Slackware Linux is one of the oldest Linux distributions remaining. Over the years, it has stayed true to its roots and form.
Here's what the author, Patrick Volkerding has to say about it.
The Slackware Philosophy
Since its first release in April of 1993, the Slackware Linux Project has aimed at producing the most "UNIX-like" Linux distribution out there. Slackware complies with the published Linux standards, such as the Linux File System Standard. We have always considered simplicity and stability paramount, and as a result Slackware has become one of the most popular, stable, and friendly distributions available.
What's this about "friendly"? You heard that Slackware was too damned hard, didn't you? If you are expecting cute graphical wizards and penguins automating every configuration step for you, that may be true. However, in essense, Slackware is one of the simplest distributions there is if you are proficient with a Linux system. If you aren't, a little perseverance with Slackware and you will be.
The reason it is easy for an experienced user is, first of all the init scripts and configuration files are easy to follow. They are generally well commented and it's easy to make changes using an ordinary text editor.
Not only that, you are getting the full, complete, standard releases of software in this distribution, installed in a sane manner. The way the developers intended. Therefore, when you go to install additional software not provided by the distribution vendor, you don't run into as many snags.
The packaging system in Slackware is quick, dirty and simple too. Slackware packages (.tgz files) are basically just tar.gz archives, that have install scripts that the packaging utilities execute. No dependency checking, which can be good or bad, depending on how you look at it. To me it's good, because I don't get annoyed by packages that won't install because of some brain dead mechanism that checks for things in specific places. The catch is, you need to be a bit careful installing system software.
Slackware also provides an excellent environment for building your own software from sources.
I could go on at length about why you should give Slackware an honest try but I'll let you follow this guide and see for yourself. We are going to be installing Slackware 9.1, which is the latest release at the time of writing.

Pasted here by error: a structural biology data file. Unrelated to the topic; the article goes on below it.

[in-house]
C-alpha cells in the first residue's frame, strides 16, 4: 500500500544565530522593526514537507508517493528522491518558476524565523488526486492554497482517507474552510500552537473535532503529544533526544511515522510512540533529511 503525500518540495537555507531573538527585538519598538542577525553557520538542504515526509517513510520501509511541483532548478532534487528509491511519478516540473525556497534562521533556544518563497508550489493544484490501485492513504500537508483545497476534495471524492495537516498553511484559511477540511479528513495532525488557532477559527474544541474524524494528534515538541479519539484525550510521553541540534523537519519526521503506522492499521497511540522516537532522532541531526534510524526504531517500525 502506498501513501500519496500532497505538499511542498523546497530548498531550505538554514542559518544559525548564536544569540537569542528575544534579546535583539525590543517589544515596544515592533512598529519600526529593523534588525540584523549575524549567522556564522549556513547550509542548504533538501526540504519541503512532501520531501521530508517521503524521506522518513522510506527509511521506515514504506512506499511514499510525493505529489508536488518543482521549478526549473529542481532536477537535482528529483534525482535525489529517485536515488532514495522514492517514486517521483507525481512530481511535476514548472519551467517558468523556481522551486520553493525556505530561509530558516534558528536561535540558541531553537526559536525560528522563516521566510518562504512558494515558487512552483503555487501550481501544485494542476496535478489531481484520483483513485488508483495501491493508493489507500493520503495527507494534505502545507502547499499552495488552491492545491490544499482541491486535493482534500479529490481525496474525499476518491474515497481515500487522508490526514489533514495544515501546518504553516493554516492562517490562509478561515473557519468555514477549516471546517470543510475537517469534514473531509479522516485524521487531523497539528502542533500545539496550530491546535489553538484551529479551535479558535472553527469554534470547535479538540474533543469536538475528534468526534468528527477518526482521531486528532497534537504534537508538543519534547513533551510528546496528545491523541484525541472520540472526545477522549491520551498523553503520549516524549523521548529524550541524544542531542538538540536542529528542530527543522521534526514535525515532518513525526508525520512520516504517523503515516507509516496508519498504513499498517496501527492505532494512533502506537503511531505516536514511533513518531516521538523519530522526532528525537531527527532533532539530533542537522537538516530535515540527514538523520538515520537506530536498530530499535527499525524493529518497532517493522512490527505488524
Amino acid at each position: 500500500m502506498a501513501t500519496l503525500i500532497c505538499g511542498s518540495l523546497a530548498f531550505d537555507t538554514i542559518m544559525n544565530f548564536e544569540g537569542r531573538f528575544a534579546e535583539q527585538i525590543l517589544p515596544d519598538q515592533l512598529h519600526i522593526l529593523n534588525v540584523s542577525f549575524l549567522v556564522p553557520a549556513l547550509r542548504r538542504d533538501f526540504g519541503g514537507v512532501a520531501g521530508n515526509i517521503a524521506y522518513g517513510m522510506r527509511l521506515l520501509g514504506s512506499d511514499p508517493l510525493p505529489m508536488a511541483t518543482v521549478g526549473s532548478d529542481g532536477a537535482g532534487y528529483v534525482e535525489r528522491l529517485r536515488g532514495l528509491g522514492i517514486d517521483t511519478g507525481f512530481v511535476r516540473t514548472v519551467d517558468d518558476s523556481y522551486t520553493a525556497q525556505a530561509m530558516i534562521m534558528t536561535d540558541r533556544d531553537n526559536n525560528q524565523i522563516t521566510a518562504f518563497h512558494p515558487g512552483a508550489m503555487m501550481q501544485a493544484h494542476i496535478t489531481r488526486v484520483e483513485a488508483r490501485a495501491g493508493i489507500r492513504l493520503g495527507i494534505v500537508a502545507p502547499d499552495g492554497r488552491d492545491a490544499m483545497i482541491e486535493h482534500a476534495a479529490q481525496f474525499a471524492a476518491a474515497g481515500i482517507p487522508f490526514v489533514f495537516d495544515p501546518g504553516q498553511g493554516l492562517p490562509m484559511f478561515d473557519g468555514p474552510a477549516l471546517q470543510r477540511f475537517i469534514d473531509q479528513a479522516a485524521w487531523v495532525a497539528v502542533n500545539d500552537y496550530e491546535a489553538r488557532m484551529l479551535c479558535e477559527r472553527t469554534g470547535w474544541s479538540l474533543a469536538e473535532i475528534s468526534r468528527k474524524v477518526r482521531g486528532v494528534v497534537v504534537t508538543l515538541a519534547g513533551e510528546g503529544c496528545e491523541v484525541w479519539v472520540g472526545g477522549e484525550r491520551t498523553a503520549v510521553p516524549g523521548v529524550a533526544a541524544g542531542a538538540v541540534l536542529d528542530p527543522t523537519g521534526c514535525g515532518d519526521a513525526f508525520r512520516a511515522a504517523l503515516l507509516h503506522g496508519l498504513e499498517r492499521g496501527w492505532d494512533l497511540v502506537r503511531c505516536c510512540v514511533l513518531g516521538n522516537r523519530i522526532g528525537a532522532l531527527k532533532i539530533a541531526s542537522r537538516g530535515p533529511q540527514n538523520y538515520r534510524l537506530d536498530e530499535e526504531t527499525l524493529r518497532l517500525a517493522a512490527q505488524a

Note: Slackware is now at version 10.2 and the installation routine has not changed appreciably, so this installation guide is still applicable.
Starting the Installation
First of all, if you intend to dual boot with Windows, take care of that first. If you're starting with a fresh hard disk, create a partition for Windows, and leave the rest unallocated (unpartitioned). Install Windows first.
Boot with the first disk in the Slackware CD set. (or the first CD that you created from the ISO files you downloaded).
If your computer is unable to boot from the CDROM for whatever reason, it is also possible to create a floppy boot disk set for the installation. Read the file README.TXT in the bootdisks directory on the Slackware CD, as well as the rootdisks directory. In Slackware 9.1, this directory is on the first CD.
Once you boot with the installation media, this is the first screen you will see:
Most people with plain IDE systems, can just hit enter here, to load the bare.i kernel image. The README.TXT in the bootdisks directory, describes the precompiled kernel images available on the Slackware CD. If you have SCSI disks, you must read that file, because adaptec.s, scsi.s, scsi2.s and scsi3.s each contain drivers for different SCSI controllers.
So press Enter to load bare.i, or type the name of the kernel image you wish to load (e.g. scsi.s)
The kernel will boot, and then you will be instructed to log on as root.
Just type root and hit enter. You will not be prompted for a password at this time.
Now we must partition the disk. This is probably the trickiest part of Slackware Setup, for there are no point and click partitioning utilities provided. We are going to use the Linux Fdisk utility. It seems scary at first, a bit alien, but it's very easy to operate and you're unlikely to make mistakes if you follow the steps correctly, and do not write the tables to disk until you're sure. I have never had a mishap with this program, and it has never damaged any existing (Windows) partition table entries on the disk.
What I did here was, I hooked up a new Western Digital 40 Gb hard disk for this install. I booted with the Windows XP CD and during setup, created an 8 Gb partition, formatted it NTFS and blasted a quick Windows XP install on there so we can have a dual boot. I left the rest of the disk unallocated.
Fdisk must be invoked with the device name of the hard disk you wish to partition. In this case, we're using the primary master hard disk, so we use the /dev/hda devicename. Here is how IDE disks are named: